Demi Lovato and Jameela Jamil tag team a take down of a body-shaming headline because size does not matter.

Demi Lovato was body-shamed last week by a publication that called attention to her “fuller figure.” They had no idea who they were messing with.

“Demi Lovato Appears To Have A Fuller Figure After Working Up A Sweat In LA,” read The Inquisitir’s incredibly inappropriate and insensitive headline. Being the body image queen that she is, Lovato, who has struggled with an eating disorder throughout her life, didn’t let the incident go unnoticed.

“I AM MORE THAN MY WEIGHT,” she wrote in all caps in an Instagram story.


All photos via Demi Lovato/Instagram

But she didn’t stop there.

“Unlike in the past, I’m not triggered, I’m not upset that someone wrote a headline about my ‘fuller figure.’ I’m angry that people think it’s OK to write headlines about people’s body shapes. Especially a woman who has been so open about being in recovery from an eating disorder. I’m not upset for myself but for anyone easily influenced by the diet culture.”

She then pointed out that articles like this contribute to a “toxic way of thinking,” because many people “base their ideal body weight off of what OTHERS tell us we should look like or weigh.”

Her final message was straight up awesome: “If you’re reading this: Don’t listen to negative diet culture talk. You are more than a number on a scale. And I am more than a headline about my body shape.”

YAAAS, Queen!

Because this is 2019 and we are all in this together, fellow body confidence activist Jamil reopened the dialogue on Tuesday, issuing a warning to body-shaming bullies.

“Do not f–k with Demi Lovato,” The Good Place star wrote on Instagram. “She is a queen, and if you think her weight is of any relevance to what she has achieved, or what she has meant to her fans, then you aren’t worthy of even licking the sh-t off her Shoes.”

In addition to thanking the “Sorry, Not Sorry” singer for being a source of “strength and light,” she pointed out that weight should be a non-issue. “Nothing on earth makes your weight relevant unless you are an MMA fighter/wrestler/suitcase,” she wrote.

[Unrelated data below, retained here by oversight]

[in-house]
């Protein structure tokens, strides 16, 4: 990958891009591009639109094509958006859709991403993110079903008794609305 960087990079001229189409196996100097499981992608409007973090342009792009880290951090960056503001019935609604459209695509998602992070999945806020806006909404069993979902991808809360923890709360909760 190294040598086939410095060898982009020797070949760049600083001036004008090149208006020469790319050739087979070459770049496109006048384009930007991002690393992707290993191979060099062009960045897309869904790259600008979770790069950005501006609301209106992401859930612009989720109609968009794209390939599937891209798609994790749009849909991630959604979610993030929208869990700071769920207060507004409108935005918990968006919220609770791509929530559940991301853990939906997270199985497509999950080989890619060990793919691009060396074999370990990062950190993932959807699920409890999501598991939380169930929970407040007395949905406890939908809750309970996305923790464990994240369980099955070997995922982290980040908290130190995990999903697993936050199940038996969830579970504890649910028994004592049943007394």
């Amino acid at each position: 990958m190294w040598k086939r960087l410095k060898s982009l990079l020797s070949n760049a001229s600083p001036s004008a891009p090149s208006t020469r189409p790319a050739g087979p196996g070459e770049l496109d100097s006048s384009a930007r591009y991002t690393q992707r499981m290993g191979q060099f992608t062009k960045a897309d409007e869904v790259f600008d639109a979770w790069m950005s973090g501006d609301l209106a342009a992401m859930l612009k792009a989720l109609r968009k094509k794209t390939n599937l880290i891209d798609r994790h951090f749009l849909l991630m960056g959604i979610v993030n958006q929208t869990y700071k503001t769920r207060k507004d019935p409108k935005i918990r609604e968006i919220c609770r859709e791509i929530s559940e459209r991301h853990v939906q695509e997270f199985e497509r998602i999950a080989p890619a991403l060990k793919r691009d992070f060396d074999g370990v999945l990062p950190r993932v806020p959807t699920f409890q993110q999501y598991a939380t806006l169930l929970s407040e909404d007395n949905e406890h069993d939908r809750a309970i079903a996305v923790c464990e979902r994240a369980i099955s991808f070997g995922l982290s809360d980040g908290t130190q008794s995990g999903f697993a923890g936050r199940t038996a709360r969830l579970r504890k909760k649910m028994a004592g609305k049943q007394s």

Lovato clearly appreciated the backup, responding to Jamil’s support with an all caps “I LOVE YOU,” in the comments.

However, Jamil wasn’t done. She went on to share a clip from a recent interview where she reminded us that weight is just an inconsequential number.

First, she pointed out how sexist weightism really is. “We don’t know what men weigh, we don’t care. We only care about what women weigh. We don’t care about anything else about them. We just care about how little space they are taking up in this world. And I am fed up with that,” she spat.

Jamil recently started the I Weigh movement on Instagram, spreading a message of equality, confidence and self-worth. Even her profile pic offers a new definition of weight — the sum of her parts that makes her special.  In her case, she explains, it is her financial independence, the fact that she is self-made, in a wonderful relationship and is a cancer survivor.

What is so incredibly awesome about Lovato and Jamil’s tag team body- shaming takedown, is that they aren’t just declaring that discussing someone else’s weight is wrong — they’re drawing attention to the more important qualities about a person we should be focusing on.

The more public figures stand behind each other in these moments and remind their fans what really matters is underneath their outward appearances, the less power body-shamers will have over all of us.

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Anne Hebert, a marketing writer living in Austin, TX, jokes that her closest friends think that her hobby is "low-key harassment for social good". She authors a website devoted entirely to People Doing Good Things. She's hosted a yearly canned food drive with up to 150 people stopping by to donate, resulting in hundreds of pounds of donations to take to the food bank for the past decade.

"I try to share info in a positive way that gives people hope and makes them aware of solutions or things they can do to try to make the world a little better," she said.

For now, she's encouraging people through a barrage of persistent, informative, and entertaining emails with one goal in mind: getting people to VOTE. The thing about emailing people and talking about politics, according to Hebert, is to catch their attention—which is how lice got involved.

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Photo by Phillip Goldsberry on Unsplash

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